Jim Londos's pro wrestling career began in Oakland California in February 1914. He actually was from Greece and migrated to San Francisco around 1910. No one knows how to spell his real name but it was similar in sound to Chistopher Theophalus.[58] After a few matches mainly in Oakland and San Francisco, he left main stream pro wrestling and joined a vaudeville show as part of a acrobat act. By the end of 1915, he had an act of his own, in which he stared billed as a weightlifter, wrestler and classic poser. Londos was intelligent and so industrious that he probably had his life planned from the time he arrived in America. He was a fantastic athlete, who trained as a wrestler, gymnast, bodybuilder and weight lifter. In 1916 he returned to wrestling and worked out of Sioux Falls, North Dakota. He was pushed from his first match, billed as the world light heavyweight title holder. One of the most handsome men in the world with a perfect body, he was huge draw. He was an excellent worker and a hooker. His only draw back was his small size. Early in his career he weighted in around 190 pounds and never in a career, that lasted over 40 years, weighted much more than 200. In July 1917, Londos moved his home to Canton Ohio where he hoped to take advantage of a large Greek population.

On October 8, 1917, Lewis was in Canton to watch Londos defeat Ed Schultz. He must have seen the potential in the young Londos and there seemed to be a plan to match the two. Billy Sandow booked Lewis to wrestle Alan Eustace (a famous shooter and Kansas farmer) in Canton on October 29. On the day of the match, Sandow cancelled because Lewis had a major match in Houston on November 1 (see above), and couldn't take a chance on a long match with Eustace. Londos replaced Ed and wrestled Eustace to a draw that almost lasted three hours. On October 19, the two wrestled again with Londos getting a match with Lewis by beating Eustace two out of three falls.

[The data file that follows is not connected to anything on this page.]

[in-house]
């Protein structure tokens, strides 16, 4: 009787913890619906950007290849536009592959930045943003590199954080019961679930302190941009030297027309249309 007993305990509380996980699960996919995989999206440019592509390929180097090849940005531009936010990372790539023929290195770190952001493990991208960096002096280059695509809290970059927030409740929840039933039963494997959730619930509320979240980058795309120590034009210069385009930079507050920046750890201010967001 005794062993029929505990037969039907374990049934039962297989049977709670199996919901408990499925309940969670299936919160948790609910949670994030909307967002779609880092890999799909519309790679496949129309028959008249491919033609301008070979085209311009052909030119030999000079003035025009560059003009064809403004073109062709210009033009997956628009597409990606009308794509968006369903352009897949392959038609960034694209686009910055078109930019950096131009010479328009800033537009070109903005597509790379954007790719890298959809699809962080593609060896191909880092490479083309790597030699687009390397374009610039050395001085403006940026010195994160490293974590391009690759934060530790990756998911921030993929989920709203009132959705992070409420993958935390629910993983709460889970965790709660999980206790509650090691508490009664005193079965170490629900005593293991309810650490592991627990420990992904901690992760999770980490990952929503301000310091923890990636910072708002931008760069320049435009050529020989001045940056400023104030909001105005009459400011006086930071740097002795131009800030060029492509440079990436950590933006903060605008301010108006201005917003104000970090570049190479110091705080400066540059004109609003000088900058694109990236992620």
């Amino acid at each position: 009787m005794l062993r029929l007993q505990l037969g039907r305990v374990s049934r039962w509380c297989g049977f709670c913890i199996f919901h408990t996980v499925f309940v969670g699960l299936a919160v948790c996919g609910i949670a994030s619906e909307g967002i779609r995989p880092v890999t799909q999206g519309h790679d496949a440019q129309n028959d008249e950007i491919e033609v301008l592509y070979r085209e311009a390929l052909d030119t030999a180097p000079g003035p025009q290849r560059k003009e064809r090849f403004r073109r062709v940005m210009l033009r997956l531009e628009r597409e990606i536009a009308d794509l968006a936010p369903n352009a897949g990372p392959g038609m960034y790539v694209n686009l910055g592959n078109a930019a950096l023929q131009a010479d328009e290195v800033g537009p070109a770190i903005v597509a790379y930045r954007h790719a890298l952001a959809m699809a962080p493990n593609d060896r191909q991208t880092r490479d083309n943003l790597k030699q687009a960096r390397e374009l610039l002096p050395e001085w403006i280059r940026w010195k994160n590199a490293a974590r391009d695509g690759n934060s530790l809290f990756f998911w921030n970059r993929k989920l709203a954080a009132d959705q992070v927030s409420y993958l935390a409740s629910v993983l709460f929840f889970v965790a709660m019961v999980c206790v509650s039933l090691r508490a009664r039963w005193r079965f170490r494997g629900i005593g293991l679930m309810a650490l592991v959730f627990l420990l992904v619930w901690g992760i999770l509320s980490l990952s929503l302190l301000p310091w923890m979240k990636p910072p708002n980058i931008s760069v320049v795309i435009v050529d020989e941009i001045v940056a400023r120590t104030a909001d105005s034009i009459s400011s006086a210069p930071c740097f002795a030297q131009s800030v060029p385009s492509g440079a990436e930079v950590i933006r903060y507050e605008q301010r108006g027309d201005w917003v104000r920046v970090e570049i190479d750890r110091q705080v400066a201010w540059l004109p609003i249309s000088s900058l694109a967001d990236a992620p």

The first ever match between Strangler Lewis and Jim Londos took place in Canton on November 29, 1917. In defending his Olin world title, Lewis won the match but looked like a loser. Londos out wrestled him for almost two hours. During the match, Ed was able to get less than a half dozen holds on Londos and the Greek had counters to all his moves. Lewis was only able to break holds by pure strength and use of his 35 pound weight advantage. At one point Londos stopped the match to allow Ed to tie his shoe. At the one hour and 57 minute mark, Londos also bent to tie his shoe lace but Lewis, unlike baby face Jimmy, jumped on him like a tiger and flipped him to the mat using his headlock. Ed really cranked on the hold as the Greek was pinned. Londos's neck was injured and he was unable to return for the second fall. Most of the fans present felt that Londos was the better man, and there was a huge demand for a rematch. So Lewis beat Londos, but in allowing the young performer to save face, the Greek remain someone to promote and make money with in the future.[59]